Women are less likely to develop infections related to receiving health care
than men, according to a large new study.
After examining thousands of cases involving hospitalised patients,
researchers found that women were at much lower risk for bloodstream infection
and surgical-site infection than men. The study authors suggested that their
findings could help health care providers reduce men's risk of these
"By understanding the factors that put patients at risk for infections,
clinicians may be able to design targeted prevention and surveillance strategies
to improve infection rates and outcomes," lead study author Bevin Cohen, program
director at the Center for Interdisciplinary Research to Prevent Infections at
Columbia University School of Nursing, said.
What the study showed
The study, recently published online in the Journal of General Internal
Medicine, revealed that the odds of developing a community-associated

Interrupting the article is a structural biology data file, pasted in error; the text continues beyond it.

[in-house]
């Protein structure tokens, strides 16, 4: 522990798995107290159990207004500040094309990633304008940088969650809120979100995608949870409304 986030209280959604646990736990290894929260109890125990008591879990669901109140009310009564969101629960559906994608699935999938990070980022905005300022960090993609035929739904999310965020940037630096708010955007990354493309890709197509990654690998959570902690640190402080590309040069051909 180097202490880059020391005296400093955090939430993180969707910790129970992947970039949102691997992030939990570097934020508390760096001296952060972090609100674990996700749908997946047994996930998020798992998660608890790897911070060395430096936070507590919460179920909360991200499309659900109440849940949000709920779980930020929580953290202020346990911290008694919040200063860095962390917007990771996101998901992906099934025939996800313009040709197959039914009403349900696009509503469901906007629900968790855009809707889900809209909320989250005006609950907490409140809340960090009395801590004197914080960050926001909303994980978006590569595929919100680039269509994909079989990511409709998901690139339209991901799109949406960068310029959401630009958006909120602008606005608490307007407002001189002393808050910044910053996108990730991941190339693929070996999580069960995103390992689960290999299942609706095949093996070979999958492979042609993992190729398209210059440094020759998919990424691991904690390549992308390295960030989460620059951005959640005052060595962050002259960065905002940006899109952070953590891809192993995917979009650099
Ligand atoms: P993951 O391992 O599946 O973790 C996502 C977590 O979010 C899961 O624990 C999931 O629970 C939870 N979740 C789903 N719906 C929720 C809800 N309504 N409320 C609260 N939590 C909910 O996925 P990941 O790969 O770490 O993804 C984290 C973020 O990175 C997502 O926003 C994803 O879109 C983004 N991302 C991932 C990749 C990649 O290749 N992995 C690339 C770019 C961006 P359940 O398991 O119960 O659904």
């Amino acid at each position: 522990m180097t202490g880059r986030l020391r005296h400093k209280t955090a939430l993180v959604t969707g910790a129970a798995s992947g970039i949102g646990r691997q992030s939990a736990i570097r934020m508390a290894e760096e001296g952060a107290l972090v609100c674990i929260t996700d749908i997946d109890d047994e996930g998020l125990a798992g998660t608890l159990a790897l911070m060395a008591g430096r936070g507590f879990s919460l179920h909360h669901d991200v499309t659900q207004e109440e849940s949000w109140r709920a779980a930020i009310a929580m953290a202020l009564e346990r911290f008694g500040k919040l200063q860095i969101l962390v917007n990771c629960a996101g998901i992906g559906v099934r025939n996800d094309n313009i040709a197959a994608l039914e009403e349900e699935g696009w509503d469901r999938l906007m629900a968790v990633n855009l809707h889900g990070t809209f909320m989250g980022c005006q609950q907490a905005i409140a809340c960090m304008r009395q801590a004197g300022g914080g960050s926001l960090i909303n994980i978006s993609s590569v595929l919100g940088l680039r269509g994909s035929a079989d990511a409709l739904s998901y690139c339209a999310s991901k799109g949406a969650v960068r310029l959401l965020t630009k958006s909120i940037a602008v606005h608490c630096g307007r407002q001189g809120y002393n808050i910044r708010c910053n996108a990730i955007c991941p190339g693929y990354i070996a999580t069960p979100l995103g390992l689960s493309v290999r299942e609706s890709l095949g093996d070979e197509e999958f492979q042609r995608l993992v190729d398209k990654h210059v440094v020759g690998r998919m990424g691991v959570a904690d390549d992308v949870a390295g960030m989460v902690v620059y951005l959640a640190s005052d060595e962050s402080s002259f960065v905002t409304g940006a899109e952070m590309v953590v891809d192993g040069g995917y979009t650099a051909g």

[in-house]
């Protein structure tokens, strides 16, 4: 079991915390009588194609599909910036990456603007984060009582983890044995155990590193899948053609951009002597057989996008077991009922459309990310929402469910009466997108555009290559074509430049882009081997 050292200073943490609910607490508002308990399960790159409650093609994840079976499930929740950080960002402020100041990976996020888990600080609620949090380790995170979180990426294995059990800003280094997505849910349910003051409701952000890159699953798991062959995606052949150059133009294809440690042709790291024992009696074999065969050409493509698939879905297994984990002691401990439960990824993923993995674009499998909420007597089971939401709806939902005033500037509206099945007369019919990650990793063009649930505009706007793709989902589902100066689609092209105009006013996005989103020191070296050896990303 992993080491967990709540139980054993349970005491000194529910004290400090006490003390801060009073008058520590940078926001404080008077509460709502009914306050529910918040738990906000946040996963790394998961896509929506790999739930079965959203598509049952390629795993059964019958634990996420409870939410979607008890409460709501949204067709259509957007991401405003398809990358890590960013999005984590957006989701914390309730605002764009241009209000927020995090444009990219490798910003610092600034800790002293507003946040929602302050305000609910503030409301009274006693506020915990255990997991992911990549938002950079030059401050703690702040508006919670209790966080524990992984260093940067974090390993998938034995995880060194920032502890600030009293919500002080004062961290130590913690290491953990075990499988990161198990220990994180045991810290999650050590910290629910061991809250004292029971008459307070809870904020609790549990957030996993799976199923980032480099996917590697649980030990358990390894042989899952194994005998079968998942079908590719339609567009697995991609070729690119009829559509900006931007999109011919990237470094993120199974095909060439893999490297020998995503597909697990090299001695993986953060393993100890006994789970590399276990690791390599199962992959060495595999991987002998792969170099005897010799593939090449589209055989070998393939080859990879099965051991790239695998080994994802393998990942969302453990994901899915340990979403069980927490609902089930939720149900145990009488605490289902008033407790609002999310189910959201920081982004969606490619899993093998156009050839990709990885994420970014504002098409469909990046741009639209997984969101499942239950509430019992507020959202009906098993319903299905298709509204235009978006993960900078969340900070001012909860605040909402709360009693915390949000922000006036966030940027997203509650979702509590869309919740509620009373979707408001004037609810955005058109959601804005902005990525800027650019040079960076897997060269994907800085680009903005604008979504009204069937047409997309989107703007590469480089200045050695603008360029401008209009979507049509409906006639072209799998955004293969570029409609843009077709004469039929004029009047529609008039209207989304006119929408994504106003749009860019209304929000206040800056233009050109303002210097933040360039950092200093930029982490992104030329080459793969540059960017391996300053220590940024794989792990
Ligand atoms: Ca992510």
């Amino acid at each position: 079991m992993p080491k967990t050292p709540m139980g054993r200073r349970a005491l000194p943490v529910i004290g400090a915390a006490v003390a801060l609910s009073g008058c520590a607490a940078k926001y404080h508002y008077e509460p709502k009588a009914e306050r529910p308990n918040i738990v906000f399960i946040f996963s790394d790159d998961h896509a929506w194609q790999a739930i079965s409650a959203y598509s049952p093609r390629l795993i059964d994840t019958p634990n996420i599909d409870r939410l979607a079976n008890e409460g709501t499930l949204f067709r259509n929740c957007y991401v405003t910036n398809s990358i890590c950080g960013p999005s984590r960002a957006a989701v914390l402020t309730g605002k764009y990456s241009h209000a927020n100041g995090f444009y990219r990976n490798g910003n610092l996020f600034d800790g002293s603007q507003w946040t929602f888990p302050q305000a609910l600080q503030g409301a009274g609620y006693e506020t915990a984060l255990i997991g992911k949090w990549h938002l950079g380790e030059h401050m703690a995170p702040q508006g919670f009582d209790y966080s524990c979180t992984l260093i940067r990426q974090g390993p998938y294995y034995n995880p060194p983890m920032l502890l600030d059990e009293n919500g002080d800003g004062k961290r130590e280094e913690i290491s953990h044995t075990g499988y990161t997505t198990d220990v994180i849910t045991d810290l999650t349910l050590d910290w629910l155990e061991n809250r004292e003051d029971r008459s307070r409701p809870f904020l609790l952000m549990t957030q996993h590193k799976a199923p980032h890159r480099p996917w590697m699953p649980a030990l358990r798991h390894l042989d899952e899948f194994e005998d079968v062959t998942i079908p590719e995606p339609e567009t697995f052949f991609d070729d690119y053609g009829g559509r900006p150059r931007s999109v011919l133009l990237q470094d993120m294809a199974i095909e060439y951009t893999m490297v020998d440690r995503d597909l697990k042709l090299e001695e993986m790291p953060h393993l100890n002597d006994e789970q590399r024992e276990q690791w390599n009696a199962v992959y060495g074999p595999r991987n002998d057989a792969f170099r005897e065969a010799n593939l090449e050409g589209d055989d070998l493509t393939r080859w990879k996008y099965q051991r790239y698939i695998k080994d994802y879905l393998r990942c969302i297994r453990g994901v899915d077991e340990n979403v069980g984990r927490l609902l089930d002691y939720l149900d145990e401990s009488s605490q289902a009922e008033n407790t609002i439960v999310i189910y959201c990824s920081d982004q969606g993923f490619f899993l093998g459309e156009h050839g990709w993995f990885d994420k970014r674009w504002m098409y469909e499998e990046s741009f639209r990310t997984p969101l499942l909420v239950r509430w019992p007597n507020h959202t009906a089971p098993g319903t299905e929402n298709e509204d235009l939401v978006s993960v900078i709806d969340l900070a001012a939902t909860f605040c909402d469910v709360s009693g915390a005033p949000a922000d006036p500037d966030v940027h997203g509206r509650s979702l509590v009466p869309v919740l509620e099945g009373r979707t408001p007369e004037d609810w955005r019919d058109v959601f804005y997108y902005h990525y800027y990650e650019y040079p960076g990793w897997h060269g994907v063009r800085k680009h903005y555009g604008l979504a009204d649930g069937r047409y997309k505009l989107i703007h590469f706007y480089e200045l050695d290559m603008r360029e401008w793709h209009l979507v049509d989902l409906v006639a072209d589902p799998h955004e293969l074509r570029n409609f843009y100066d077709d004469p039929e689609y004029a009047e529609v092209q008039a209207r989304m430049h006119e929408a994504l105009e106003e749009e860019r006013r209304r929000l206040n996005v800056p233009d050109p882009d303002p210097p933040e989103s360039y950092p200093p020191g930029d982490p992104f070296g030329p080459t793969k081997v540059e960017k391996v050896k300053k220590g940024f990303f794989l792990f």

bloodstream infection were 30% higher among men. Meanwhile, the researchers
found a 60% higher risk among men for health care-associated bloodstream
infections as well as for surgical-site infections.
Biological differences between men and women's skin may play a role in men's
increased risk for infection. Previous studies have shown there are more
bacteria present at the insertion site of a central venous catheter on men than
These gender differences were less apparent in children younger than 12 and
people older than 70, the study found.
"In addition to using enhanced infection risk profiles to improve infection
rates, it may be sensible to conduct specialised preoperative skin
decontamination procedures and postoperative wound care for men to further
reduce the risk of infection," Cohen concluded.
The US Department of Health and Human Services has more about infections associated
with health care.